If I carried all my sins up in front of MY church, would they look at ME that way? Why does a man who is openly gay, someone battling drugs or a woman who is pregnant out of wedlock get treated as repugnant in this church of Christ? Does the parable of the good Samaritan mean nothing? And what of Jesus' life example: he chose to spend his time with tax collectors, was heralded by shepherds and showed love and acceptance to whores.

So much for the current standard, right? While you bitch and moan about having a problem with swearing -- oops, did I say that? -- I'll sit and silently decide not to bring up the hit I'd taken in the parking lot earlier, or the person I'd slept with the previous night.

I've made mistakes. I've had some really dark stretches in my life, and I've never brought that to the church asking for help. Why would I? I know what to expect: the look and "Oh... wow. Well, I'll be praying for you, man."

Here's another excerpt from the first edition that I'll include because I feel like it captures the resentment, anger and fear I feel from people who have chosen to stay away from the church rather than face judgement from fellow believers: "I can hear the words coming out of someones mouth, and they make my blood boil. This world isn't all puppies and rainbows, my friend, and if you can't handle anything juicer than being late to book club, I've obviously chosen the wrong place to be transparent."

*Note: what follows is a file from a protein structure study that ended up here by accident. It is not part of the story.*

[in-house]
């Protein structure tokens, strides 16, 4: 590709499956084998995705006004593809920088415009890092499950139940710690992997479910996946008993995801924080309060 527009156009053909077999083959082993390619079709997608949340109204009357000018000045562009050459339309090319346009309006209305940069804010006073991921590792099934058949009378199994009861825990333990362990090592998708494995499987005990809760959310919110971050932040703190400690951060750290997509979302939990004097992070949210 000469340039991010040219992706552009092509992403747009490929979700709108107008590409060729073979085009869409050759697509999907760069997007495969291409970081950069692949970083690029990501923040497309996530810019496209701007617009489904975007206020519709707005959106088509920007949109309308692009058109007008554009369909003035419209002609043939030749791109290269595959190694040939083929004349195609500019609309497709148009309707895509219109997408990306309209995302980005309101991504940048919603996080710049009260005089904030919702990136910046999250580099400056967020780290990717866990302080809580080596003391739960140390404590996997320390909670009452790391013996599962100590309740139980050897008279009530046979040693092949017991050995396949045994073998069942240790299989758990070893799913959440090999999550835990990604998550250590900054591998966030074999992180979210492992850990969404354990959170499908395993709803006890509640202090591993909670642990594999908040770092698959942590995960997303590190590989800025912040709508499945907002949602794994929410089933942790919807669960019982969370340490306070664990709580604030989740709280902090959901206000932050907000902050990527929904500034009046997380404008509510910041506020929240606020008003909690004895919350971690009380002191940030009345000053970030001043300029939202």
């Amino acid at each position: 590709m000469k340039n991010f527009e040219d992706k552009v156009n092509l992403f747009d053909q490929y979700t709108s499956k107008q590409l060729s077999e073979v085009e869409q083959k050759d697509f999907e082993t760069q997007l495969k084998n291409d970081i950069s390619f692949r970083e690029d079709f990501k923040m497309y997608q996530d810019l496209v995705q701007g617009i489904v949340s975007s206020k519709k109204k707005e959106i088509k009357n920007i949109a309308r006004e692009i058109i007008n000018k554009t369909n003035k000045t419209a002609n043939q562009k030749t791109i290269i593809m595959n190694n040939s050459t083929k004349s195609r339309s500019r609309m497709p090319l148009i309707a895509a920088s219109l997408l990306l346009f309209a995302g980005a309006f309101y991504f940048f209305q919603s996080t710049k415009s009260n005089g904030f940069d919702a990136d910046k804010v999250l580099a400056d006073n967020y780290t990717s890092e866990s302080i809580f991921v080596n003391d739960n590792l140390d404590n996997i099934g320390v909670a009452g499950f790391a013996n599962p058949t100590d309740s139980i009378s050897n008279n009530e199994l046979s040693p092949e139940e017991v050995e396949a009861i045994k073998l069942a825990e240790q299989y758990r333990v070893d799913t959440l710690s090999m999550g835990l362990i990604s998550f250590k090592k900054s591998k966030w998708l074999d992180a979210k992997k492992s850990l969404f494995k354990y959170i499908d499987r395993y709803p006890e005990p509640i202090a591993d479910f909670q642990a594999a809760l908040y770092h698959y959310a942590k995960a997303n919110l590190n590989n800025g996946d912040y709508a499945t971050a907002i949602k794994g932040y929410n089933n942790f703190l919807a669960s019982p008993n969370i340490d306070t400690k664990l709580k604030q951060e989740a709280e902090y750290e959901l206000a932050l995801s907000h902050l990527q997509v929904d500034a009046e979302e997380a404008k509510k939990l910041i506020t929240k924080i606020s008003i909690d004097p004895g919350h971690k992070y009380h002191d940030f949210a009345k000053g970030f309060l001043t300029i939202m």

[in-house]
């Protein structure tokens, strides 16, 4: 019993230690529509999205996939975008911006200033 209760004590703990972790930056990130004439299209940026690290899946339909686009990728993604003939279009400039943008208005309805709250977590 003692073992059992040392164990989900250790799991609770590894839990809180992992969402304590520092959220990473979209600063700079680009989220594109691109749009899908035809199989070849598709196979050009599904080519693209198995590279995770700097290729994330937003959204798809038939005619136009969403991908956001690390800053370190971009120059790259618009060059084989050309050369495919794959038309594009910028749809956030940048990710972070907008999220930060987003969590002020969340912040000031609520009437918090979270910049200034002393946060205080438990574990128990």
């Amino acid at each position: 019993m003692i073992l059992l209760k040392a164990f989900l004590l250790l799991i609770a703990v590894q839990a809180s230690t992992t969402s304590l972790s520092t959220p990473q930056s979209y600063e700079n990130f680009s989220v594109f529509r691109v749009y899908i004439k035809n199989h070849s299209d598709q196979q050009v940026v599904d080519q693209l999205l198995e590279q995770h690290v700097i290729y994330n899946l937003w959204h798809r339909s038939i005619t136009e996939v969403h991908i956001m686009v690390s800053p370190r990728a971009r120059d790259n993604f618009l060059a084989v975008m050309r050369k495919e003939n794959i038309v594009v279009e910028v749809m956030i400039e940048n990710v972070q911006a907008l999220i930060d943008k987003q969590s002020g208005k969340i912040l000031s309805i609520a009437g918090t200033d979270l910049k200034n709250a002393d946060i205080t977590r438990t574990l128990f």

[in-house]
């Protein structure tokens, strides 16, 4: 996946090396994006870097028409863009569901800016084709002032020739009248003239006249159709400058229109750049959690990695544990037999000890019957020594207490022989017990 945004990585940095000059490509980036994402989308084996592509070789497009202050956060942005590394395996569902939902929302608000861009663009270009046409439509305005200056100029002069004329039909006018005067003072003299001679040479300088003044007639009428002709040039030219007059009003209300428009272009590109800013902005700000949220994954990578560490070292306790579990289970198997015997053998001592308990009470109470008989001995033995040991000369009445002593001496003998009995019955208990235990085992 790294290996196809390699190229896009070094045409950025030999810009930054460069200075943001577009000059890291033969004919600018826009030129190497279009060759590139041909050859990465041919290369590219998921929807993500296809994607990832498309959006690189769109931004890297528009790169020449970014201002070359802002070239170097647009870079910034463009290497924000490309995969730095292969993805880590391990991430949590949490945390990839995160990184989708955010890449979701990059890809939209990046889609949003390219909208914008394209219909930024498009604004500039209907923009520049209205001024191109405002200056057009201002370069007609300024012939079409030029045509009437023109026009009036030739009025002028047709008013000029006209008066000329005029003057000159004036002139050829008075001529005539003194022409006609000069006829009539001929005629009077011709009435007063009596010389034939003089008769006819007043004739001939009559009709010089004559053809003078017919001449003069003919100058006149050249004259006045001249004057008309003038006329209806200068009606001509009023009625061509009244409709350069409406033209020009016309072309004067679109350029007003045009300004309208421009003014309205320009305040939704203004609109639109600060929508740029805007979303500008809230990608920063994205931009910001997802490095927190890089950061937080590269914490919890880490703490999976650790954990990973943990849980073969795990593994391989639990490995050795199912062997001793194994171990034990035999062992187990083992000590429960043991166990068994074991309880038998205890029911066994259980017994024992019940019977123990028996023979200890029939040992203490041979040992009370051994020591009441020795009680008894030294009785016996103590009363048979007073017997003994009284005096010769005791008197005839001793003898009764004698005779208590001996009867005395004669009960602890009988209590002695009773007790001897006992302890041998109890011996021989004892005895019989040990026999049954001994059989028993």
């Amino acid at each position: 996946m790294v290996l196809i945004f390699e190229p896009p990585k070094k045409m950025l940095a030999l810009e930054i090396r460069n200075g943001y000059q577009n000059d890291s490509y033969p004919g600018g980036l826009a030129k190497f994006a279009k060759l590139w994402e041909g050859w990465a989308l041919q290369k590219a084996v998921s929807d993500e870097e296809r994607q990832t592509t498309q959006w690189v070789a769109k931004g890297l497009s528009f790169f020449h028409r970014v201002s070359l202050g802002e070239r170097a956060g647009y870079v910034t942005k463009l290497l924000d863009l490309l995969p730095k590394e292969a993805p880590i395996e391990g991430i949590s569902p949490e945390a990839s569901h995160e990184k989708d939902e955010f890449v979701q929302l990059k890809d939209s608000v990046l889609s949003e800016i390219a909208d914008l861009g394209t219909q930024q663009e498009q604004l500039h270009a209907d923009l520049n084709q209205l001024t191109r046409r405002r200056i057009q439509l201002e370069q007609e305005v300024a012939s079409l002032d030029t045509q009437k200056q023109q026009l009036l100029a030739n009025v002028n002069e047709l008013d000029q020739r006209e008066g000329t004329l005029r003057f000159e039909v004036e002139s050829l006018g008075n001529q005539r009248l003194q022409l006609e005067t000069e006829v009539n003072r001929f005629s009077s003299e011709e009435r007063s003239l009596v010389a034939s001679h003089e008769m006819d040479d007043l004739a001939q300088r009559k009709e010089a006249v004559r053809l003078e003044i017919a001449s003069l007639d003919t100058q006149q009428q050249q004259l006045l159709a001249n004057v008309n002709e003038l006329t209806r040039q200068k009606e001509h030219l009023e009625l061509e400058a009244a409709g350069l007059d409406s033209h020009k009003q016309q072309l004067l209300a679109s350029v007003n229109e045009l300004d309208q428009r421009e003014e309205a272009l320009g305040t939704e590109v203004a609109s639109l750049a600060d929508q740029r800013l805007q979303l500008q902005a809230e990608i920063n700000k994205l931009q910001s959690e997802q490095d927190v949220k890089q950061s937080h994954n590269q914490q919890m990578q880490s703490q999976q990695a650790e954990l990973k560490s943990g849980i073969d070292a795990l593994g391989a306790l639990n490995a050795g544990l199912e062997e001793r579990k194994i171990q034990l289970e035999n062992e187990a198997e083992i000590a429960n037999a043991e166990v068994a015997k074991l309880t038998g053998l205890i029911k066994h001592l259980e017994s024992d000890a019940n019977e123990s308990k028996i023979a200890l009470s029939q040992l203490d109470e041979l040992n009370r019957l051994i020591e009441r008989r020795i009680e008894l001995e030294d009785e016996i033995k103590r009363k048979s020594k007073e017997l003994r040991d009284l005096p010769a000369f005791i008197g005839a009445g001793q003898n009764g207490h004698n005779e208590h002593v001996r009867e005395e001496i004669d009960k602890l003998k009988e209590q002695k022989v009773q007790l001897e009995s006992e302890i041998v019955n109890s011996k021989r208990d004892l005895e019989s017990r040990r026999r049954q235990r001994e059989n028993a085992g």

It makes non believers afraid to walk in the door. They know what awaits them. That young pregnant girl already sees it daily at the coffee shop. It makes wayward believers afraid to return and ask for support. They've seen it too, on the faces of their former friends or relatives before they fell away.
And lastly -- and this is the worst poison -- it keeps believers who struggle with unsavory sins from being real, honest and open with their fellow believers. I count myself in this group, and I've begun to resent the "oh poor me, I lied once this week" crowd.

If that's the worst you've done, praise Jesus. You're further along the path to sanctification than I am, but I'm willing to bet there's something a little darker under the surface. If not, you have something invaluable.

We the black sheep -- weather we're open about our struggles or not -- don't need your pity. We don't need your self-righteous "come to Jesus" speech, and we definitely don't need your judgement. We don't even need your religion.

We need your love. And love knows no boundaries. It is patient and kind and accepting. It doesn't judge, and it doesn't compare. It leaves the fixing to the Lord and trusts in His timeline to do so.

There's nothing wrong with long hair. There's nothing wrong with tattoos. Jesus' example of the pharisee and the tax collector actually ends with the tax collector beating his chest, humbling himself and walking away justified before God. There's nothing that should keep you from showering love and support on anyone who walks through those doors -- harlot or pastor. The sacrifice of the Cross applies to them equally.